Hygiene in the bathroom is a big deal! Every toilet I used came complete with many buttons to control the attached bidet to clean yourself with and many had an attached sink which would run water when the toilet was flushed. Some, in train stations came with increased suction for odor control, water sounds for privacy, and heated seats. 

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A Culture of Polite

I had a Japanese friend tell me before I visited that the Japanese are not very friendly. She said that they like to keep to themselves. This meant I wasn't too sure how I would be received.

I went into this thinking that I might not warm to Japanese people too well. The exact opposite turned out to be true.  Meg was right that Japanese aren't so friendly as to say hello to strangers on the street, much like Americans. However, after nearly every interaction with a Japanese person I often walked away squealing like a little girl about how sweet and nice there were to me. 

Many of my interactions were with restaurant employees, cashiers, and attendants at train stations. Everyone was extremely helpful. The first time I made a purchase in a store I was confused by the numerous coins in my hand and the number on the screen that was my total. As I struggled to sift through my handful of coins, the women at the register took it upon herself to pick through and select the coins that it took to make my total bill.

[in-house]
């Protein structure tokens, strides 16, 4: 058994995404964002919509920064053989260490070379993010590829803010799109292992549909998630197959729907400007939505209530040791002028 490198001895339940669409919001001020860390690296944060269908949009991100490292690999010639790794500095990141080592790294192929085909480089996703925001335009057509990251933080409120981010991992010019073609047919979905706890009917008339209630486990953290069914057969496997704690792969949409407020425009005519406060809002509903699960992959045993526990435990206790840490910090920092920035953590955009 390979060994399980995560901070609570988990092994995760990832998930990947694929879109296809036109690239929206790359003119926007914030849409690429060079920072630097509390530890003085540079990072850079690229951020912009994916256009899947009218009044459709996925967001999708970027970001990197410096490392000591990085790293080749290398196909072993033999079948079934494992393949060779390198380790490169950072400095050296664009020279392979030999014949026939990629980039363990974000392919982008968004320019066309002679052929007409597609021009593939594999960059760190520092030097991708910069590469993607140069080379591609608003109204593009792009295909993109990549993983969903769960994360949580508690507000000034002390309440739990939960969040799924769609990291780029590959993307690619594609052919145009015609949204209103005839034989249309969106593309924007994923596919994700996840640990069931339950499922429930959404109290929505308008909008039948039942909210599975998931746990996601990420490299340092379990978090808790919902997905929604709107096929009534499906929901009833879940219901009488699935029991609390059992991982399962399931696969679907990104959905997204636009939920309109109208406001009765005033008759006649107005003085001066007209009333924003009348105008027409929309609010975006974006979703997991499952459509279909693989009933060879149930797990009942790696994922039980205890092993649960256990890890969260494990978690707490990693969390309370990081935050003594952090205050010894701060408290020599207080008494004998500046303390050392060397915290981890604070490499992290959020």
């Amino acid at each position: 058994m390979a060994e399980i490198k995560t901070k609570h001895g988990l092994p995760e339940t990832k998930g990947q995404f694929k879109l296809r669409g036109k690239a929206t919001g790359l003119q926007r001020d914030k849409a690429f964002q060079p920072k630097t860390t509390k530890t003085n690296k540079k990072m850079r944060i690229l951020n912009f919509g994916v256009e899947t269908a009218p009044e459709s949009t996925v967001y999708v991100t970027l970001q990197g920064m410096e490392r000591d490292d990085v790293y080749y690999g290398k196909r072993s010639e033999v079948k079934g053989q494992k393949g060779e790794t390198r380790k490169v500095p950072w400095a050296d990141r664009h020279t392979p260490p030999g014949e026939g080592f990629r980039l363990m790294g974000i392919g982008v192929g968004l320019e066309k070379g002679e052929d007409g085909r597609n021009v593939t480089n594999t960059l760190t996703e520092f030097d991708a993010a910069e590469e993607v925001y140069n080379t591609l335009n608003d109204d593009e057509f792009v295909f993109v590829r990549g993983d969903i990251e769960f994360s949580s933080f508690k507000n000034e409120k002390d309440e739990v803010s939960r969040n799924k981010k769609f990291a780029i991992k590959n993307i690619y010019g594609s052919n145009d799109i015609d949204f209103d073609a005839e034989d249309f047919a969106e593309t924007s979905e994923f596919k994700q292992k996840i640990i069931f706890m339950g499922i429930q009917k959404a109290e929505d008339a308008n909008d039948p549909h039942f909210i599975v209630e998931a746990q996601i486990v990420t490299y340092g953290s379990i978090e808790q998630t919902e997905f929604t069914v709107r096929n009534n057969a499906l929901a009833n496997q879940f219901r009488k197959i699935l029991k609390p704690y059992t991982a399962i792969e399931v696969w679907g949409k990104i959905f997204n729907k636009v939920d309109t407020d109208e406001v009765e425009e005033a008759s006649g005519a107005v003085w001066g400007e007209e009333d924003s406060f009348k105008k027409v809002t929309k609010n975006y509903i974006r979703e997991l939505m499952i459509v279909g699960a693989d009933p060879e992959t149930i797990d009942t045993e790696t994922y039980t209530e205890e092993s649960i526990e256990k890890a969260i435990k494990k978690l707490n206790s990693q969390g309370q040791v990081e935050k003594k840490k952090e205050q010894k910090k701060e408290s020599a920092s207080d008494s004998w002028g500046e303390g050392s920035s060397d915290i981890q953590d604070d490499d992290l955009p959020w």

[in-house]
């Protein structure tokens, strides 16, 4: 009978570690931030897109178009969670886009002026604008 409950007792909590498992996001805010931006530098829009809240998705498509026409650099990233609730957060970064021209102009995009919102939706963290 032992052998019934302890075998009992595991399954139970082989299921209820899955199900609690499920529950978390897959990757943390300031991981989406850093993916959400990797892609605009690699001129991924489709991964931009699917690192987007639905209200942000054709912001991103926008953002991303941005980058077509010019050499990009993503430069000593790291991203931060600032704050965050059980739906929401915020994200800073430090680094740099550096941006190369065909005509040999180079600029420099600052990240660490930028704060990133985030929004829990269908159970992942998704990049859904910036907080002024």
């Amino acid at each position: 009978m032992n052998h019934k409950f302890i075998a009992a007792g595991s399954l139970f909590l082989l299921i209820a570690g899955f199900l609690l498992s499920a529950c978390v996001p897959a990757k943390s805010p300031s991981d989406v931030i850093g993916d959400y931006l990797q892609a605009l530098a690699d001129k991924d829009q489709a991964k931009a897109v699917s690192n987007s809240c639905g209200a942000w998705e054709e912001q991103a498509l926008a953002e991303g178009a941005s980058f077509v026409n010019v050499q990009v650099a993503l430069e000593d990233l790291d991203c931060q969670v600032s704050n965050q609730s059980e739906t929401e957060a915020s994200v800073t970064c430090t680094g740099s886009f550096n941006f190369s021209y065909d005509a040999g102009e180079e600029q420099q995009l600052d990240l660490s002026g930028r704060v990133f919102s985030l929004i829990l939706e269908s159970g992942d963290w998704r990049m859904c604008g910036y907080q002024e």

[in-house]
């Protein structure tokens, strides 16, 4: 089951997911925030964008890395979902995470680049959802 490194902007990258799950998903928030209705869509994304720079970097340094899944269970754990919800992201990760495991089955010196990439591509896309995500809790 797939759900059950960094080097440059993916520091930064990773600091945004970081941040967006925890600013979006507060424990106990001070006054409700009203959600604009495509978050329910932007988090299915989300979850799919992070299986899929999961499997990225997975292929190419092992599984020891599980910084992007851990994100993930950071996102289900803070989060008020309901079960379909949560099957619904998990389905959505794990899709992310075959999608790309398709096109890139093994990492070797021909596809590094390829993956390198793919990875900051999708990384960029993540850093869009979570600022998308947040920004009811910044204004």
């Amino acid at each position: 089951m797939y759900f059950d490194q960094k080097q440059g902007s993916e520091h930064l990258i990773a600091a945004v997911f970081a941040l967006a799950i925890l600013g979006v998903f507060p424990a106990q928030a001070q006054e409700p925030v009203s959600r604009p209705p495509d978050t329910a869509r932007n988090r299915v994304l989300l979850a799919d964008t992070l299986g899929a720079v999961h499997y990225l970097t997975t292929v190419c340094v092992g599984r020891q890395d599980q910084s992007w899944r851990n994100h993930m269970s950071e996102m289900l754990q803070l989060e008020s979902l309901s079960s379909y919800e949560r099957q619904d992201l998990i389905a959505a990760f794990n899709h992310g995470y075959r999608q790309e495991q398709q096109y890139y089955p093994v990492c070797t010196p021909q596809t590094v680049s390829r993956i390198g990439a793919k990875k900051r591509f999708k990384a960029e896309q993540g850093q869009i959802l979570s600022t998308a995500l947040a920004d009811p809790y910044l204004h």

Tav and I ate in a soup restaurant while traveling. When we left and were about 500 feet down the street from the restaurant, I received a light tap on my shoulder. The waitress has just run down the street to return my cheap throwaway pen that I had unknowingly left behind. I found this to be an incredibly sweet gesture.

When I would interact with a cashier, they would be talking the entire time. I had no idea what they were saying because I couldn't say more than hello and thank you to them. 

I also was bowed on many interactions. I really enjoyed this. It made me feel very special, welcome, and respected. I enjoyed the opportunity to bow back to them, an act that would look strange in American culture. 

I saw all Japanese people conduct themselves and others with a lot of respect and self-control. I never saw one parent raise their voice to a child, never anyone yell on the streets, no car honk its horn (even in Tokyo!) People respected lines and I was never pushed or shoved in any public area. In fact there are even bird sounds playing in all train stations as I assume it is supposed to soothe people.

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Though just about every moment I spent in Japan I loved, there was a few moments that I considered myself in my own form of paradise. 
Sushi has been my favorite food for quite a while, and I was excited to get to Japan and have some amazing sushi. I've always been pleased with sushi here in the USA, but I was expecting great things in sushi's home country. 
Tav and I ate sushi many times, mostly from the grocery store which was made fresh daily. It was always a great price and extremely delicious.